5 things to do before signing an apartment lease

apartment lease

You feel a drop of sweat fall off your cheek. The contract determining where you will sleep for the next year sits on the table and you hesitate as you reach for the pen. One thought is racing through your mind, “is this the right apartment?” Many people rent an apartment and find that it was not quite what they were expecting. Here are 5 things you can do before you sign that apartment lease to feel a little more at ease.

Visit the Apartment in Person

Walking through the apartment will let you point out damages to the landlord. If you move into the apartment and there are damages from the past tenant that were not noticed, you may end up taking the blame when you move out. Also, walking through the apartment will help you determine if it is an apartment you are willing to live in for the next year.

Get Everything in Writing

If it’s not written down, it might as well not have been said. If you come to a deal verbally it may be misunderstood by both parties. Also, if there is nothing written down it is hard to defend against unfair actions taken against you. Any written documents will be your friend when terminating an apartment lease early or in other circumstances. Another reason to get agreements in writing is the landlord may forget or in special circumstances such as student housing the manager of the apartment complex may change halfway through the year.

Look at Your Budget

As soon as you sign that contract you must pay for rent. Make sure that you can afford it consistently. A good rule of thumb is to have three times your monthly payment every month in your bank account. Some things to look out for are renter’s insurance, heat, gas, electricity, and internet. Sometimes the apartment complex will pay for a lot of utilities but not all do.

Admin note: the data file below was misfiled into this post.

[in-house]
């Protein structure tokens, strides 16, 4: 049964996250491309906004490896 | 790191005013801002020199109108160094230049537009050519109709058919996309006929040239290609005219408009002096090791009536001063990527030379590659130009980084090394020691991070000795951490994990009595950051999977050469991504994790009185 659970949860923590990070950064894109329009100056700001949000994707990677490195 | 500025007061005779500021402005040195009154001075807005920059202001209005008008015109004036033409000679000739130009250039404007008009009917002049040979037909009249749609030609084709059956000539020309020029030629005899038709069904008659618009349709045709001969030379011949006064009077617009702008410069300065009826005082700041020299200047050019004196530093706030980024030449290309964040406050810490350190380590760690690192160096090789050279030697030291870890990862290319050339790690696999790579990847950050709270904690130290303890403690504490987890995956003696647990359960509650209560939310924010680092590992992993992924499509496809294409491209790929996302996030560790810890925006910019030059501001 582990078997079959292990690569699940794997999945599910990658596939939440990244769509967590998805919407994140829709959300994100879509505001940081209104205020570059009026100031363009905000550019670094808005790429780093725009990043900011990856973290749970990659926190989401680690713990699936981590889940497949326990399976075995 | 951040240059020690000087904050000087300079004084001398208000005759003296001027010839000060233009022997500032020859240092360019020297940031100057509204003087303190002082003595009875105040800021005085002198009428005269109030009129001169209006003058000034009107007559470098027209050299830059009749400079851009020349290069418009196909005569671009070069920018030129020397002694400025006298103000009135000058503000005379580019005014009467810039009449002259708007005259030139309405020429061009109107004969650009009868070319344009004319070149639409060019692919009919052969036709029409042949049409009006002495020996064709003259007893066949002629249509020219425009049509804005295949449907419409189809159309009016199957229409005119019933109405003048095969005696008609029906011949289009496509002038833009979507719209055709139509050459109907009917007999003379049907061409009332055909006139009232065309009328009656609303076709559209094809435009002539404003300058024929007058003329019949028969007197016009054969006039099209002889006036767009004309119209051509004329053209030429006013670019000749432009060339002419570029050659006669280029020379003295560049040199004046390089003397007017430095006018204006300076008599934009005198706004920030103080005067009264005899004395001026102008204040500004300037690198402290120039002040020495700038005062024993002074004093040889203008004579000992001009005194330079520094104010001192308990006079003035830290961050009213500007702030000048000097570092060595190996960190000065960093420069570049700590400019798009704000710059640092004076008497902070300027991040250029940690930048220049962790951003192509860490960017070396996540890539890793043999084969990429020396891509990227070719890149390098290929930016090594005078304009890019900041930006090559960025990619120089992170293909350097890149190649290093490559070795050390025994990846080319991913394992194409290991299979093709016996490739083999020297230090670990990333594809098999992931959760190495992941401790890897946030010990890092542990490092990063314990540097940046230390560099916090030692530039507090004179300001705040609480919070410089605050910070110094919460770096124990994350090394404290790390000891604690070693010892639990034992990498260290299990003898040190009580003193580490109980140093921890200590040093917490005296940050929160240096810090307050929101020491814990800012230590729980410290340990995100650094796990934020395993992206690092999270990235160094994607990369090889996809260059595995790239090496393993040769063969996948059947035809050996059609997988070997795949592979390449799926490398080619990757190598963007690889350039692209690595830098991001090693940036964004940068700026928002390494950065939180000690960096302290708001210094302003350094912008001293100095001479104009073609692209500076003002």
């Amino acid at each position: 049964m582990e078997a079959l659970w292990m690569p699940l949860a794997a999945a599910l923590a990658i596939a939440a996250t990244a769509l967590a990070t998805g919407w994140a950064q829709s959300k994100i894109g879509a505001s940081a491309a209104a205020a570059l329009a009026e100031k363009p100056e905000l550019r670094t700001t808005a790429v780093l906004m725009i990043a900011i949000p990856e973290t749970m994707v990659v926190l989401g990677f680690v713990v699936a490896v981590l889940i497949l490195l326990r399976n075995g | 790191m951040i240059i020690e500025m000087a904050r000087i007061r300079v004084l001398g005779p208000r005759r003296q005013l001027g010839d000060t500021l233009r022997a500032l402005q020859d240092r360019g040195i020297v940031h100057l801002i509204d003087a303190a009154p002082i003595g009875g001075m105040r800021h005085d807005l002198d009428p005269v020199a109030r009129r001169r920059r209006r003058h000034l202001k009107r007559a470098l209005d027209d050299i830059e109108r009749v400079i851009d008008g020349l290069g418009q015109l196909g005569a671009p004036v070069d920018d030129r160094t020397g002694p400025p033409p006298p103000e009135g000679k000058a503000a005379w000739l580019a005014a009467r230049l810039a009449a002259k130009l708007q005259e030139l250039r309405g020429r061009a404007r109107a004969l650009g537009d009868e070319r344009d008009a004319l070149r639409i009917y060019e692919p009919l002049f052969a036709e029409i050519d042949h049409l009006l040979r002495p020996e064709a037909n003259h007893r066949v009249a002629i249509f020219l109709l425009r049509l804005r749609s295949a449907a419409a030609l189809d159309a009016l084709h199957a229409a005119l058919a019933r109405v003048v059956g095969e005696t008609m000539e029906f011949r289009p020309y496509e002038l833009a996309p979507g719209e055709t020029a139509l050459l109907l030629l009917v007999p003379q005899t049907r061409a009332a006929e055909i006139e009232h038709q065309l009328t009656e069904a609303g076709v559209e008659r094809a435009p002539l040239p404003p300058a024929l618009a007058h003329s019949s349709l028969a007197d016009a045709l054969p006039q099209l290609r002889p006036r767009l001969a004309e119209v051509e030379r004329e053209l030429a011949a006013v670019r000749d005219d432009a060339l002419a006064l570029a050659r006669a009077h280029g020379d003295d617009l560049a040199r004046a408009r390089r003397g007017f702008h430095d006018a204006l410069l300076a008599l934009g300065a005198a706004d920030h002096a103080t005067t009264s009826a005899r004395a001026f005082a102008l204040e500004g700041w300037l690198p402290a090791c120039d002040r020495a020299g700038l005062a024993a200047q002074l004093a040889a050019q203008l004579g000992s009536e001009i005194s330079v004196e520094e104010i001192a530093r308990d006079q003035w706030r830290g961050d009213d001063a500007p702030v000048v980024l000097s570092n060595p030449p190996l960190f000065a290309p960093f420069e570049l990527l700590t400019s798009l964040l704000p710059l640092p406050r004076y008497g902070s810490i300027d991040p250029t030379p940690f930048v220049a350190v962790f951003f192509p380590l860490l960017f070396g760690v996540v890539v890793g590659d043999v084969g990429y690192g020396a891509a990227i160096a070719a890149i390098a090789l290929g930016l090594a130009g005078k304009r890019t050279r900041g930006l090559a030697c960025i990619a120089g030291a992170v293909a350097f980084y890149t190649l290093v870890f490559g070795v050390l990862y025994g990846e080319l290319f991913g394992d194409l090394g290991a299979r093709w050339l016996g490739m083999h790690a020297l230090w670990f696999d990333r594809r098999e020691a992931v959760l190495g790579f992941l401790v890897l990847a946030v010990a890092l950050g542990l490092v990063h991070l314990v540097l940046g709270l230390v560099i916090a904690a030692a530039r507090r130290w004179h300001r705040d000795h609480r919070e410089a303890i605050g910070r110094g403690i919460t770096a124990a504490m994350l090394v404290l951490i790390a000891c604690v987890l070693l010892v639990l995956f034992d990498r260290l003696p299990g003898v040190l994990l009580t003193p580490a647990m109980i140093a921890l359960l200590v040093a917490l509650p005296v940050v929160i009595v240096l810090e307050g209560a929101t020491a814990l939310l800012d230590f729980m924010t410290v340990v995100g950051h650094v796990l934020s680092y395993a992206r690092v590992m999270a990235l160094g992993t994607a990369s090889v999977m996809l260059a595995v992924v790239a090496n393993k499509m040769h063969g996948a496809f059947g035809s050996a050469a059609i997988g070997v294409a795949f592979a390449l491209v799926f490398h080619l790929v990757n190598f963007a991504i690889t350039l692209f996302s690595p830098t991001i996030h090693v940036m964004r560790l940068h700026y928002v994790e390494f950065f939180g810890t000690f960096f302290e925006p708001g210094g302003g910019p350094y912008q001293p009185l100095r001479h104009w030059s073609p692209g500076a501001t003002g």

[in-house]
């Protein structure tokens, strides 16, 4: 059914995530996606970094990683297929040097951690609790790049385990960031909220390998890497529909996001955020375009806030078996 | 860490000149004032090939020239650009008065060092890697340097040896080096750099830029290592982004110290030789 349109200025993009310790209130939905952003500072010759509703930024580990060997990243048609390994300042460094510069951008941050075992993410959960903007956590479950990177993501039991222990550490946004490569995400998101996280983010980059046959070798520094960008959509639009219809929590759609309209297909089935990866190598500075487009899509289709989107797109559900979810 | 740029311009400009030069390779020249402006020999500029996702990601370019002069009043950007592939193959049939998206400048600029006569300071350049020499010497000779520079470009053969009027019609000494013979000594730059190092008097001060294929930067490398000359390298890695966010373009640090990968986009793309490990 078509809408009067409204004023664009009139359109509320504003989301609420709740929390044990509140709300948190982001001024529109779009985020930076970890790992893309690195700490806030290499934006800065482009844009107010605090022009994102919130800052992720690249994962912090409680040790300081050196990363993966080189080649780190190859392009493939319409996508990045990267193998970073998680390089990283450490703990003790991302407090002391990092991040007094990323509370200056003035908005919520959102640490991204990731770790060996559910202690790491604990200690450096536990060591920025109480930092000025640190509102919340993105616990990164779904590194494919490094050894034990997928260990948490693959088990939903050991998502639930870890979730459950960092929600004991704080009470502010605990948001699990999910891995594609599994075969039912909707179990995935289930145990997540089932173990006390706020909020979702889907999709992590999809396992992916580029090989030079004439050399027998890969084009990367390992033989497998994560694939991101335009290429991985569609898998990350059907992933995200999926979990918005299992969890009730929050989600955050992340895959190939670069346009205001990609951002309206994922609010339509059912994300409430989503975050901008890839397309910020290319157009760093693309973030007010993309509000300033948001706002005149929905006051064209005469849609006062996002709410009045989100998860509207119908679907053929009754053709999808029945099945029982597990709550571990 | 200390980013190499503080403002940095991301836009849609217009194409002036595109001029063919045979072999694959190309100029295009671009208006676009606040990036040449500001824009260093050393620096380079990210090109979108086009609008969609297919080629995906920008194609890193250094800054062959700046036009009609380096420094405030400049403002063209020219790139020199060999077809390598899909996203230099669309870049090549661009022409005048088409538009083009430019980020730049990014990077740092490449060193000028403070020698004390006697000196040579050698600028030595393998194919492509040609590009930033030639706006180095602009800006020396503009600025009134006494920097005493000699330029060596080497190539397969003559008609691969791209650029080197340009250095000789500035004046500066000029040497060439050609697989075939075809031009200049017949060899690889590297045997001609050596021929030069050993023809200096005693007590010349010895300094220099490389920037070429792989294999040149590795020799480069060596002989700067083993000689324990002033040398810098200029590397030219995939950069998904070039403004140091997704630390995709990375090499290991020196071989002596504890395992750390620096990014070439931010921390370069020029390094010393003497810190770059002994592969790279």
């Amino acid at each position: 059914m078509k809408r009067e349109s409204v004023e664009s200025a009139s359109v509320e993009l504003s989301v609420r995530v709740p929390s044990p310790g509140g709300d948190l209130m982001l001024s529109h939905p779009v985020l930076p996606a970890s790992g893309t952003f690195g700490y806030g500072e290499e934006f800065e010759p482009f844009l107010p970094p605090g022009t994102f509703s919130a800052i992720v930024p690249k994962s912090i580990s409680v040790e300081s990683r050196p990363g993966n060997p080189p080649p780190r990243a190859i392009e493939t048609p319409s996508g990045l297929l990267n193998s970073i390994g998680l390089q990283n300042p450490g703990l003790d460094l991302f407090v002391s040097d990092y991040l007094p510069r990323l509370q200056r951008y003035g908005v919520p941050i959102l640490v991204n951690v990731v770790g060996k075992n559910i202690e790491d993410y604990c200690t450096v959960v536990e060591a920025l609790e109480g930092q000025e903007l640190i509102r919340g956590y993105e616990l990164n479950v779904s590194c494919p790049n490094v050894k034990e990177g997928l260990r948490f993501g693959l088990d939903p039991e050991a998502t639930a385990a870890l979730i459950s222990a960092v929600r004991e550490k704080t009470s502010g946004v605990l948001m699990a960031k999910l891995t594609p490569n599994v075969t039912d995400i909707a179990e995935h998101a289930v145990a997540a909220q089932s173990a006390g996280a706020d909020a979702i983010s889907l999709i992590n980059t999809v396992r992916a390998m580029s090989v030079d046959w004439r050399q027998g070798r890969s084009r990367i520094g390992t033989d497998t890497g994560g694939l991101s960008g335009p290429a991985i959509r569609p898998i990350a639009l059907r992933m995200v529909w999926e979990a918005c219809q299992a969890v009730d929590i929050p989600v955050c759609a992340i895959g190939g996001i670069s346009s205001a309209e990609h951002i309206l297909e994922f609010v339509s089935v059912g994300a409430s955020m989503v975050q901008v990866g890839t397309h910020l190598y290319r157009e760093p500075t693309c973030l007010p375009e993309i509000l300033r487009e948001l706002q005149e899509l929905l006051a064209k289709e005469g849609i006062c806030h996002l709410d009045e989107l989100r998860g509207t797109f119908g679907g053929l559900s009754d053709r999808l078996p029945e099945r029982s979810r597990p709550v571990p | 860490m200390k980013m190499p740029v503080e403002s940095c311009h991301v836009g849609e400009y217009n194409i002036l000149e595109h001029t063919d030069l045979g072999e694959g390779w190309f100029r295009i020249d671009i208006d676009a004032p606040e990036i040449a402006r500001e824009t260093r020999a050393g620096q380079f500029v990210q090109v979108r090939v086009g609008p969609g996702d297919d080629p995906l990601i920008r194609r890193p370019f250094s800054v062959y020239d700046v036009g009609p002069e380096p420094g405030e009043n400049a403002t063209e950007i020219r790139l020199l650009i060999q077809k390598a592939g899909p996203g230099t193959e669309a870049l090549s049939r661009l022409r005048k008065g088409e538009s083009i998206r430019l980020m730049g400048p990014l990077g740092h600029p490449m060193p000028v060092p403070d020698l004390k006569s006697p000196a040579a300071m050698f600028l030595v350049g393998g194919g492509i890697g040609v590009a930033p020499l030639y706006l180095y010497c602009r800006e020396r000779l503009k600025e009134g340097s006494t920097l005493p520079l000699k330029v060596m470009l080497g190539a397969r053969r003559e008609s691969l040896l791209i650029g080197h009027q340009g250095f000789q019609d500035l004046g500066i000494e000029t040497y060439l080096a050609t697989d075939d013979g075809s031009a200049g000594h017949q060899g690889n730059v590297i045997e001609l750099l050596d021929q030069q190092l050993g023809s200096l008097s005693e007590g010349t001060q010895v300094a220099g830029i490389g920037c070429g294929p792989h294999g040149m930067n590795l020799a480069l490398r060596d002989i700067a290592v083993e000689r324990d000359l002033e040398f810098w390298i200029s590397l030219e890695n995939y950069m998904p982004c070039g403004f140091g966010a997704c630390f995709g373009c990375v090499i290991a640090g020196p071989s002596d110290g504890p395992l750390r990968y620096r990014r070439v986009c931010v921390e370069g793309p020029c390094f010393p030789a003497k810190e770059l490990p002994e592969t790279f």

Ask About Other Expenses

Some apartments charge you extra fees to mow the lawn or plow the parking lot. Make sure you know about all the possible fees so that you can be prepared for them in the future. Knowing about possible fees in the future will help you prepare for a rainy day where there is not as much money in your account. You may even wish to negotiate other fees such as paying an extra deposit to allow for pets in your apartment.

Research Apartments in the Area

Make sure you do your research about the apartment. Some cities change the price based on whether it’s the weekend or a weekday because the demand for housing is so high. It’s always a good idea to take your time before you take the plunge to decide if you really want to rent the place. 

So, there you have it. You’ve visited the apartment, the pet policy is written down, your budget leaves lots of room after rent and other expenses, and you’ve compared this option with others in the area. You’re ready to sign and hopefully, you feel a little more confident about it.

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